...we argue that balanced budget rules work by coordinating decentralized punishment of sovereigns by bond markets, rather than by posing a credible threat of judicial enforcement. Therefore, the clarity of the focal point provided by the rule, rather than the strength of its judicial enforcement mechanisms, determines its effectiveness.Ok, so: bond markets are all about herd behaviour (focal points allow bond investors to guess what everyone else will do, and do the same thing). Properly structured institutions are those that use herd behaviour to enforce balanced budgets, by having a well defined trigger for firing off a "stampede now" flare.
The authors judge the Eurozone's fiscal compact by this standard and find it wanting because its rules on budget deficits are insufficiently clear, due to its effort to make room for counter-cyclical policy by referring only to a "structural" budget deficit. In addition, the possibility of bailouts via the ESM reduces incentives to maintain balanced budgets. But all hope is not lost:
Nevertheless, because of the remaining uncertainty about the availability of bailouts for any given state and the extent of “private sector involvement” (including losses imposed on bondholders), bond markets can still play a constructive role in restraining excessive state borrowing. However, this will only be the case where bond markets are presented with sufficiently clear focal points.As the authors recognize, their argument is structurally identical to the Hadfield-Weingast argument about the coordinating role of law. Like Hadfield and Weingast, they similarly dismiss the prospect of successful judicial enforcement a priori, implicitly suggesting that they are better informed about political realities than the leaders who haggled over enforcement rules vigorously.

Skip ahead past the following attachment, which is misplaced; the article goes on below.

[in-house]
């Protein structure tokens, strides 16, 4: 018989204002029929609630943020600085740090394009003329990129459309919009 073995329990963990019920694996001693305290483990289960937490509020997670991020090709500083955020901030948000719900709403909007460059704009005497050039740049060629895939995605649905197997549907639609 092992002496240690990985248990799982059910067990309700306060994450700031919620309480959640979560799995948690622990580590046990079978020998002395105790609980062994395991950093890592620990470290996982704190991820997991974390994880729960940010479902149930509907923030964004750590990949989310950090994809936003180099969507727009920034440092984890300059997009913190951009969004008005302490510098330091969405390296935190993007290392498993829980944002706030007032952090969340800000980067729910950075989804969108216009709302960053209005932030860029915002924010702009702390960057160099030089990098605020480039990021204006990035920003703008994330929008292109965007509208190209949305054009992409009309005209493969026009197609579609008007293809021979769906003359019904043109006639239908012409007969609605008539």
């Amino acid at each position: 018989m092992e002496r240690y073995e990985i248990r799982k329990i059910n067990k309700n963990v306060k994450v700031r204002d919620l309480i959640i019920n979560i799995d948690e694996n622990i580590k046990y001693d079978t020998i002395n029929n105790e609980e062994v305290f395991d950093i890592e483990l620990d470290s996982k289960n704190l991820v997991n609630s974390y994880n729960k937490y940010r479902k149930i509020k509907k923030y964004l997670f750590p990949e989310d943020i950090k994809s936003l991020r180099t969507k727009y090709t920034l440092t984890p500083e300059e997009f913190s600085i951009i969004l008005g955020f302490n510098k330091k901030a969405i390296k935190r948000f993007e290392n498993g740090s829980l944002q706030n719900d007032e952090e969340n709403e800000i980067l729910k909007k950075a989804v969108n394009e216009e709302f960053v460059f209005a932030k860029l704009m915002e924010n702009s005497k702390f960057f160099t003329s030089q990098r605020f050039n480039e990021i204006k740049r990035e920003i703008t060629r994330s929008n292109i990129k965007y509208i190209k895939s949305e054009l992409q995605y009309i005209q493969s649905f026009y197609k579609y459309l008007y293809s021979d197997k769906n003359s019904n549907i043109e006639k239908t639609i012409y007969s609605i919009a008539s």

More striking, however, is the way this framing of the issue slides into normative assertions. The equilibrium outcome (states follow budget rules because otherwise bond holders fall into a panic) is invested with a positive normative status that is not questioned. Despite quite explicitly conceptualising bond markets as driven by herd mentality, the only question they ask is the circumstances under which bond markets can be "constructive;" that is, how this herd mentality can successfully be turned into a doomsday machine to enforce budget rules. They simply don't consider the possibility that having doomsday machines around might not be the height of wisdom, nor the political implications of using markets as an enforcement mechanism to override democracy.
Another problem with this framing is that they evaluate fiscal rules only from the point of view of their enforceability, rather than whether or not they are a good idea for other reasons. Thus, they attack a budget rule making space for anti-cyclical spending for being unenforceable by bond markets, but never defend the idea that pro-cyclical economic policy is a good thing. Enforceability is not a useful evaluative stance in any event, because it doesn't discriminate very well among different rules: "your budget deficit must never exceed 50% of GDP, wherever you are in the business cycle" would be brilliantly clear and thus enforceable, but presumably the authors wouldn't like it very much.